The reason the problem is growing despite increased spending is that we only saw the tip of the iceberg in 2016. The tech industry has only begun to grapple with the magnitude and complexity of the cybercrime waves we’re dealing with.

As attacks will grow bigger, more disruptive and more frequent, our defences, both personal and organizational, will also need to be stronger and more sophisticated. The escalation will continue in 2017 and beyond.

Why throwing more money at the problem won’t solve it

Many companies will strive to allocate as much money as possible for information security this year. Many of them are doing it as we speak, as they refine and establish yearly budgets. This may happen because of the fear of being successfully compromised, because of regulatory pressure or maybe due to the fact that the CEO and the board truly understand why cyber security needs to be a priority to ensure business continuity.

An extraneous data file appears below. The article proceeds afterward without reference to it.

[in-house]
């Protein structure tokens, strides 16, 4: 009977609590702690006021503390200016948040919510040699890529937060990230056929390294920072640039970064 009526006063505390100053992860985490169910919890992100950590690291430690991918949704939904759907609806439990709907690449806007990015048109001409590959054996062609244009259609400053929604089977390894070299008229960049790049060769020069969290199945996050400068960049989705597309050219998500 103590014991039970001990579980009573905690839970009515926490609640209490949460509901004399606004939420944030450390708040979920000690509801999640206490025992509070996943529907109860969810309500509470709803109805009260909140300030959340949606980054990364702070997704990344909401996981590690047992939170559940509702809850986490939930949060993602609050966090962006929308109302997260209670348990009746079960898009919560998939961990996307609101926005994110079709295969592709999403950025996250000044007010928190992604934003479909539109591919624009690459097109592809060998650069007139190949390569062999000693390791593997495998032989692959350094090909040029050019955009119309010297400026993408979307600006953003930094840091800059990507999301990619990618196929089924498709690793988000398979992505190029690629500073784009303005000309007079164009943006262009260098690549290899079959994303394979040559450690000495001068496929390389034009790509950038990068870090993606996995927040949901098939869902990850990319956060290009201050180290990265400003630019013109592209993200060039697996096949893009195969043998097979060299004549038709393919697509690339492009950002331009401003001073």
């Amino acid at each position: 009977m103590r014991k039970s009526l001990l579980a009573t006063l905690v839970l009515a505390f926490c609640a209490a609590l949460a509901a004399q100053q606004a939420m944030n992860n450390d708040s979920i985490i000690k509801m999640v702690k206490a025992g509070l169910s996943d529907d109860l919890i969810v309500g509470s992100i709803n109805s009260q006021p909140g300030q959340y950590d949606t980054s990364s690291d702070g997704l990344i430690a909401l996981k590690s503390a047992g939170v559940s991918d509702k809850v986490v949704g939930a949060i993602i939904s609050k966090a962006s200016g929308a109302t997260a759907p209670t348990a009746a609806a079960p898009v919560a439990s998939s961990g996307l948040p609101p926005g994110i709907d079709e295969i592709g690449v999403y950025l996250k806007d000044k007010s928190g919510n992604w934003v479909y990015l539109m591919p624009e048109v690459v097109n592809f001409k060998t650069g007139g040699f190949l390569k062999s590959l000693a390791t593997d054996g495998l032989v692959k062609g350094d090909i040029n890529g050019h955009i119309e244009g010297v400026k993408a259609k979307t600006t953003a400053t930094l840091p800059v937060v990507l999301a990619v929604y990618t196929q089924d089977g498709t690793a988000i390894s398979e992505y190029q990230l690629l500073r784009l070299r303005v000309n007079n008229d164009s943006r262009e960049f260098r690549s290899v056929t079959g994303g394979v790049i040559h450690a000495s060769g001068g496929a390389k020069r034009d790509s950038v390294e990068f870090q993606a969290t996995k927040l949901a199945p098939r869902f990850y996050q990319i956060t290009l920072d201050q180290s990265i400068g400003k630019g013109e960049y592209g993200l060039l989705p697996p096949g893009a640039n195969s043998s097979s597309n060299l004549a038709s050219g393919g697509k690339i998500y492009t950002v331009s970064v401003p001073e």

Whatever the reason, the increase in cyber security spending will continue, maybe even climbing faster than anticipated.

In this rush of getting things done fast (cybercriminals don’t wait) and as effectively as possible, some security executives may end up making the wrong choices. Not because they want to, but because they’re under a lot of pressure.

We’re not only saying this from the perspective of the security vendor who wants to increase market share. We’ve seen this happen in the industry.

More money invested in security technology is not the only thing that organizations need. Effective spending has to be based on a clear understanding of what security priorities the company has.